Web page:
China ended cooperation with the United States on global warming on Friday, September 1. China expert Antoine Bondaz regretted the decision.
Beijing announced on Friday, Aug. 1, that it would cease cooperation with the United States on several issues, particularly the fight against global warming, in retaliation for US House Speaker Nancy Pelosi’s visit to Taiwan. Nevertheless, China and the United States, her two largest emitters of greenhouse gases in the world, struck a surprise deal on climate at her COP26 summit in Glasgow last year.
ChinaTaking over the global warming issue with the Taiwan issueChina expert and Strategic Research Foundation researcher Antoine Bondaz lamented on franceinfo on Saturday.
franceinfo: Is this Chinese cessation of dialogue with the US opportunistic or a means of pressure?
Antoine Bondaz: This is opportunistic in the sense that China is voluntarily trying to link the Taiwan issue to other global issues, especially global issues, including global warming. There is China’s willingness to obtain concessions from the United States regarding Taiwan, even though the Americans have not changed their policy toward Taiwan. China’s strategy of putting pressure on the United States actually risks giving China a very bad image of holding the issue of global warming hostage to the issue of Taiwan.
Does the suspension of dialogue mean China will stop tackling climate change?
Then, for the time being, China’s decision should not be over-interpreted. Just because China has suspended climate talks with the United States doesn’t mean it can’t continue its efforts to talk to others.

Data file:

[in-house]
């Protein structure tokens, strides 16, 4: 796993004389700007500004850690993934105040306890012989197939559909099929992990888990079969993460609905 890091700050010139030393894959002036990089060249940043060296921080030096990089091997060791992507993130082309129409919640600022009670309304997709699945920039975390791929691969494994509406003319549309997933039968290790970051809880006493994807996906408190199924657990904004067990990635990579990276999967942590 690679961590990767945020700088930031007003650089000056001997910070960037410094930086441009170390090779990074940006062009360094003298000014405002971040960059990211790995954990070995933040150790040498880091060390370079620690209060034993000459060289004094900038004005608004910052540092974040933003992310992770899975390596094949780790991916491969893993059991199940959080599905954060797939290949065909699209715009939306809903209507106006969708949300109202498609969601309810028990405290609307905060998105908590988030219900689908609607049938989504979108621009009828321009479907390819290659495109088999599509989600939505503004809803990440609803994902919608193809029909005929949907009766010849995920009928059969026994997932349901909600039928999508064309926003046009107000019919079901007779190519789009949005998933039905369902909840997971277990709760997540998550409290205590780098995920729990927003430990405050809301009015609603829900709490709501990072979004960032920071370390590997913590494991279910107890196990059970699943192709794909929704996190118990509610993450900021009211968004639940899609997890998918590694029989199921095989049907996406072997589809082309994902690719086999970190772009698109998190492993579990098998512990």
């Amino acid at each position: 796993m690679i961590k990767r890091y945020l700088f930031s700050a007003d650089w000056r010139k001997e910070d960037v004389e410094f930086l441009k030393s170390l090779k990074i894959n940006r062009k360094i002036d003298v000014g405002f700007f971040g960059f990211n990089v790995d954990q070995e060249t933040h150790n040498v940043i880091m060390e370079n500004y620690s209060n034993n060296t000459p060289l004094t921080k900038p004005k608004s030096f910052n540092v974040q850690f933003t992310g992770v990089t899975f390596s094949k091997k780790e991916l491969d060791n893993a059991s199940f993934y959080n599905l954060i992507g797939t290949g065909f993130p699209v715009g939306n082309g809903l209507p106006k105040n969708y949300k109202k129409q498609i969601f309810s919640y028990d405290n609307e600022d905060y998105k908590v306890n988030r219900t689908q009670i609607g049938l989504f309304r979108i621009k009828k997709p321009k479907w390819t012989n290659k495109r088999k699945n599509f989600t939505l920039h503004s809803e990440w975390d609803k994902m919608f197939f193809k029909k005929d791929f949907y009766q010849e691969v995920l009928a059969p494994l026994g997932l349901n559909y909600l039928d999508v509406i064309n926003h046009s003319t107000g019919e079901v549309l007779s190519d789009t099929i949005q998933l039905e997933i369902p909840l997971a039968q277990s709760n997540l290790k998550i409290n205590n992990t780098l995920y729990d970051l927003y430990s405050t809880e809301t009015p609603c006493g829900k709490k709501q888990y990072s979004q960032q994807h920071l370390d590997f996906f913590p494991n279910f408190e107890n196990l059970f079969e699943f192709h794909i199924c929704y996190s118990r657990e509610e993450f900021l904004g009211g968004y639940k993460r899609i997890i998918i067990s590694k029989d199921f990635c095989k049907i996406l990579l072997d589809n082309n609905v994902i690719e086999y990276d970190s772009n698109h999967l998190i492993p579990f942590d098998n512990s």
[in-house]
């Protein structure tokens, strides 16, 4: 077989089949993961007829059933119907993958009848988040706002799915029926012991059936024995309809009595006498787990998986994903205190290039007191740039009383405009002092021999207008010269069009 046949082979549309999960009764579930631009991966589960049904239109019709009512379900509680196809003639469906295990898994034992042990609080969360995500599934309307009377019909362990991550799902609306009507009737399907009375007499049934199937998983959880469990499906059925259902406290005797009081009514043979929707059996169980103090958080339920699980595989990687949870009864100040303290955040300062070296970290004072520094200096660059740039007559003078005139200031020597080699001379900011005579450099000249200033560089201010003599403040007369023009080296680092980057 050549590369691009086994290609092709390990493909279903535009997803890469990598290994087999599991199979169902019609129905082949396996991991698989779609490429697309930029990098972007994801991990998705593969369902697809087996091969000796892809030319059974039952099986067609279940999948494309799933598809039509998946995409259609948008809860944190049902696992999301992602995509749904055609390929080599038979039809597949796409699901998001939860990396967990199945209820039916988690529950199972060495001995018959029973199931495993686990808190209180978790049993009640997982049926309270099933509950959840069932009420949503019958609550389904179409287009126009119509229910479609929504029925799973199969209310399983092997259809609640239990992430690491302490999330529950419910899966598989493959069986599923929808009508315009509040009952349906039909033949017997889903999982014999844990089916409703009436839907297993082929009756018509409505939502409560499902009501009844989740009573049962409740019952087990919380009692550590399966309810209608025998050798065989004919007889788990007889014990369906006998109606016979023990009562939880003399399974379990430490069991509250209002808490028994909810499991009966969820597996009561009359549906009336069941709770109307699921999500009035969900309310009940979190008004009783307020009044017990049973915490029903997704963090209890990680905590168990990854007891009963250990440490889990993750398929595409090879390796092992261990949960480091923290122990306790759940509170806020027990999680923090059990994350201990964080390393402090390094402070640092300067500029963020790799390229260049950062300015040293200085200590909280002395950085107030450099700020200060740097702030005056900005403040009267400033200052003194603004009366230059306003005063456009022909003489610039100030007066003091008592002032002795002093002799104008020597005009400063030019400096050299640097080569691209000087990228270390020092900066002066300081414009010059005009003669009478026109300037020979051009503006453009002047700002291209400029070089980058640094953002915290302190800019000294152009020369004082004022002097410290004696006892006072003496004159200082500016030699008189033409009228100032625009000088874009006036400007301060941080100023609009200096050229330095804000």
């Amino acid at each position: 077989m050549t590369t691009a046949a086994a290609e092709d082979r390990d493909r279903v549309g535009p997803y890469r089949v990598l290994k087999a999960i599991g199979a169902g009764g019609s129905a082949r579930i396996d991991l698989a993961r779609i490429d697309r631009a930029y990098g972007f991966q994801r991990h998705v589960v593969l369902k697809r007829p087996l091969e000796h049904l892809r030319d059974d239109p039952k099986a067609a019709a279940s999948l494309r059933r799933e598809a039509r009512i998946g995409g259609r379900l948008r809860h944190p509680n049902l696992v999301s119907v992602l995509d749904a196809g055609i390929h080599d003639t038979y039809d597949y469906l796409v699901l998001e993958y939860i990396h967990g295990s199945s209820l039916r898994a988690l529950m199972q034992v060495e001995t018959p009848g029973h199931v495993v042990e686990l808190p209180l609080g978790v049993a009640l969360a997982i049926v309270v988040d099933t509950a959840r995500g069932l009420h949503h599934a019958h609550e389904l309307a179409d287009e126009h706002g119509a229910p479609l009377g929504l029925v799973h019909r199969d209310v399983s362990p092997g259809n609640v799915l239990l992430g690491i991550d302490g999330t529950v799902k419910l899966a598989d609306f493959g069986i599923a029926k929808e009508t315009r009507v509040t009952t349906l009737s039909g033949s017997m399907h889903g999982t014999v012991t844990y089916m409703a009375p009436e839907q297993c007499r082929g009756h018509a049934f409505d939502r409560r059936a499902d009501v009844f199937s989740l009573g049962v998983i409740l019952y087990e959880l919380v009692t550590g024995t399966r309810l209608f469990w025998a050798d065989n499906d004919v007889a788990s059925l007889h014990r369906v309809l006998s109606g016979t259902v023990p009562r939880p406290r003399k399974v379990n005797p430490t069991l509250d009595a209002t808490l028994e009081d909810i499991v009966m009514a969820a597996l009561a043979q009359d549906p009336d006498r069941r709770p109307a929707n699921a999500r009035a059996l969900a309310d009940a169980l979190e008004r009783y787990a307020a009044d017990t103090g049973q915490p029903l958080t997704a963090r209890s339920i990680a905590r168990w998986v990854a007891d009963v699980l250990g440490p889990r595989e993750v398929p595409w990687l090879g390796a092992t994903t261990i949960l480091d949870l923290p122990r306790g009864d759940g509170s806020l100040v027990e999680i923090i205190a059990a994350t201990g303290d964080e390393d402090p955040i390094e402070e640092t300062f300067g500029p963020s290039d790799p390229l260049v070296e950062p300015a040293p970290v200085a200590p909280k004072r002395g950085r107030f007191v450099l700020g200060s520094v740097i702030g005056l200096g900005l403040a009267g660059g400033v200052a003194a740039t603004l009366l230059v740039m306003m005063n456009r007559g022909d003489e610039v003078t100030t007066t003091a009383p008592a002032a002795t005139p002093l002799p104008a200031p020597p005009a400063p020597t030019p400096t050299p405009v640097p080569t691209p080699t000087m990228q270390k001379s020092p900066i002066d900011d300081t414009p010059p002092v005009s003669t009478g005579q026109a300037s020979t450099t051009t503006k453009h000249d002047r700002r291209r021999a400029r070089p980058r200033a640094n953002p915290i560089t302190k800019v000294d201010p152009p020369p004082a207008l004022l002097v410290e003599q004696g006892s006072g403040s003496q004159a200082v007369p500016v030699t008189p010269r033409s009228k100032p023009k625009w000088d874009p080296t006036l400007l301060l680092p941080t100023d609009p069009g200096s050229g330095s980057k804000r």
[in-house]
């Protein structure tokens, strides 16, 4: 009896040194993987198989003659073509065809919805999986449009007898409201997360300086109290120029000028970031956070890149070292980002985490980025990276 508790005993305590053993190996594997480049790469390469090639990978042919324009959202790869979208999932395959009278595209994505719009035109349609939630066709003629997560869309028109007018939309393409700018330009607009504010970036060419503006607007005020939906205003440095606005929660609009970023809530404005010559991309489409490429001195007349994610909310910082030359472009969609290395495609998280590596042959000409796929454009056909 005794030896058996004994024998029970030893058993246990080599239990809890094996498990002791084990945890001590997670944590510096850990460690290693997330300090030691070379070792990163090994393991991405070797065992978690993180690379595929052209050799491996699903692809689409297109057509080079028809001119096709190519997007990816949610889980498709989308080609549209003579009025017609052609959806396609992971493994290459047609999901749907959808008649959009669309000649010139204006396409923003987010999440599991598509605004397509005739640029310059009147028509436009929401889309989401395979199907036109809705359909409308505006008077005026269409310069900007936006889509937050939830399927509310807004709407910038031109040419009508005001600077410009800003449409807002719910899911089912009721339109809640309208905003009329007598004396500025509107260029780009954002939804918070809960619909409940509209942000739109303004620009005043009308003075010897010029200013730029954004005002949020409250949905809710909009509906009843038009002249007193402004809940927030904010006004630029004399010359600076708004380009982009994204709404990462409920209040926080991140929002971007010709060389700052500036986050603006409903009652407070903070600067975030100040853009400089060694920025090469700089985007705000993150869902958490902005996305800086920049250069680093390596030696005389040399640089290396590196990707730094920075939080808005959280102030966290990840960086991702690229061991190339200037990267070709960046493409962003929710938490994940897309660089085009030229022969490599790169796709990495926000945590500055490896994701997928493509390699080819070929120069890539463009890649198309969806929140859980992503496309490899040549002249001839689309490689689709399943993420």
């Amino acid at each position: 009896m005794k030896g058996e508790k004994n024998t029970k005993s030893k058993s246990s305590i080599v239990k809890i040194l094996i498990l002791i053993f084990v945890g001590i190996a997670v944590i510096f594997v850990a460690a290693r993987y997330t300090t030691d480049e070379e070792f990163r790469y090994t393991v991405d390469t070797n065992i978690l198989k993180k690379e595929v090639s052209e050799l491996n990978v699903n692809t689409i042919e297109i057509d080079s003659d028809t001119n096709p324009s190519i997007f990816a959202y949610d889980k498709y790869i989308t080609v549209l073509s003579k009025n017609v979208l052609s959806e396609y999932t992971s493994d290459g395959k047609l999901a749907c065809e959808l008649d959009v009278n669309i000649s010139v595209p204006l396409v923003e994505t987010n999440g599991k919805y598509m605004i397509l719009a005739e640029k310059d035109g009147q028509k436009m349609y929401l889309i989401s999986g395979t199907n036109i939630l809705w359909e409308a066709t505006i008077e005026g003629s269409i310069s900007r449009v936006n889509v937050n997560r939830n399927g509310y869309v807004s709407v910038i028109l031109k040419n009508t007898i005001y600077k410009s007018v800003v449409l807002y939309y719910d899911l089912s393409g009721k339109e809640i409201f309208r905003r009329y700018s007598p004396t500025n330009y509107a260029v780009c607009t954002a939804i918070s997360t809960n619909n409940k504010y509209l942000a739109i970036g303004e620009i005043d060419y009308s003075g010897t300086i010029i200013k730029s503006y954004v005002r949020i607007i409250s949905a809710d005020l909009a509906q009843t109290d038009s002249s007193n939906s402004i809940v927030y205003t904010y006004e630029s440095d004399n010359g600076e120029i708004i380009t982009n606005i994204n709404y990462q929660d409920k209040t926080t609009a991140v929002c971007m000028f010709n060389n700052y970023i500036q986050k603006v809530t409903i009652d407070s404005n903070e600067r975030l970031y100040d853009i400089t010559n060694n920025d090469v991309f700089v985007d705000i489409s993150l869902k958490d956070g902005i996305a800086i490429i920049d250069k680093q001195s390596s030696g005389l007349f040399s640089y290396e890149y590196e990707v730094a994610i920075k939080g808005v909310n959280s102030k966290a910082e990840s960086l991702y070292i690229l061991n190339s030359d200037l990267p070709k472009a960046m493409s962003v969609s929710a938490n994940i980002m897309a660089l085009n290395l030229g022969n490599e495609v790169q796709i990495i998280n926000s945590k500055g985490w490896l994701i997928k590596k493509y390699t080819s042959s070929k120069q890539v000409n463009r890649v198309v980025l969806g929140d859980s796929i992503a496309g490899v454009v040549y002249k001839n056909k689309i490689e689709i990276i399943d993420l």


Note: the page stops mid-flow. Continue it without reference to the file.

“The suspension of this dialogue does not mean that tomorrow, for example, China will significantly increase its carbon footprint.”Antoine Bondaz, Researcher, China Expert
Has China already delivered on its promise to become carbon neutral by 2060?
China has acted. In particular, the 14th Five Year Plan included attempts to reduce the energy and carbon intensity of the economy. However, today’s China’s problem is its energy mix, which still relies heavily on coal. Last year, China accounted for her 54% of global coal consumption. In Europe, we often talk about Poland, which makes up her 1% of world coal consumption. China is making great efforts to introduce power generation capacity from renewable energy sources. The country accounts for 25% of the world’s installed solar and wind power capacity, 30% of the hydropower capacity and just under 15% of the nuclear power capacity. Indeed, China has made considerable efforts over the last two decades in terms of producing electricity that does not emit greenhouse gases, but unfortunately it is not enough. What is missing today is a credible Chinese plan – how specifically China will act to achieve her carbon neutrality by 2060. There are some positives. Xi Jinping announced a few months ago that he will reduce his coal consumption from 2025, and this coal issue is vital for China.